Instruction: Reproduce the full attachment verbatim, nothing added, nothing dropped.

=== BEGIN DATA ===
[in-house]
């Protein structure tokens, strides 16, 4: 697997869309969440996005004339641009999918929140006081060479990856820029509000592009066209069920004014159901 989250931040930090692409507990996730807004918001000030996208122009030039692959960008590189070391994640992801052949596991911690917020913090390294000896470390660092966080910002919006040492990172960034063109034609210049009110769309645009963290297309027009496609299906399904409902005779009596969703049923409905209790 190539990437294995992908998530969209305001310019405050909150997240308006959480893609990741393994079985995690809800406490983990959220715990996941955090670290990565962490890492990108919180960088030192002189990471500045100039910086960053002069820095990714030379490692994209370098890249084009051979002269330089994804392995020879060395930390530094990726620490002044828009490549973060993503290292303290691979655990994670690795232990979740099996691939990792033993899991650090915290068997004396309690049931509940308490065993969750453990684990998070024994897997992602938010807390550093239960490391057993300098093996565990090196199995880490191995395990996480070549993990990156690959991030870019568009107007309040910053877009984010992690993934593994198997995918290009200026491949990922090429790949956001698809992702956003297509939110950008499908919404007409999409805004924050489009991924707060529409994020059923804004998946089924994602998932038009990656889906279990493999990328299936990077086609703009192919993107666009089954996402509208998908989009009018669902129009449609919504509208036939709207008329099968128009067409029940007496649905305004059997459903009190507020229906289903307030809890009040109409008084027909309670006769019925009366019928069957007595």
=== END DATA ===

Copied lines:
[in-house]
């Protein structure tokens, strides 16, 4: 697997869309969440996005004339641009999918929140006081060479990856820029509000592009066209069920004014159901 989250931040930090692409507990996730807004918001000030996208122009030039692959960008590189070391994640992801052949596991911690917020913090390294000896470390660092966080910002919006040492990172960034063109034609210049009110769309645009963290297309027009496609299906399904409902005779009596969703049923409905209790 190539990437294995992908998530969209305001310019405050909150997240308006959480893609990741393994079985995690809800406490983990959220715990996941955090670290990565962490890492990108919180960088030192002189990471500045100039910086960053002069820095990714030379490692994209370098890249084009051979002269330089994804392995020879060395930390530094990726620490002044828009490549973060993503290292303290691979655990994670690795232990979740099996691939990792033993899991650090915290068997004396309690049931509940308490065993969750453990684990998070024994897997992602938010807390550093239960490391057993300098093996565990090196199995880490191995395990996480070549993990990156690959991030870019568009107007309040910053877009984010992690993934593994198997995918290009200026491949990922090429790949956001698809992702956003297509939110950008499908919404007409999409805004924050489009991924707060529409994020059923804004998946089924994602998932038009990656889906279990493999990328299936990077086609703009192919993107666009089954996402509208998908989009009018669902129009449609919504509208036939709207008329099968128009067409029940007496649905305004059997459903009190507020229906289903307030809890009040109409008084027909309670006769019925009366019928069957007595």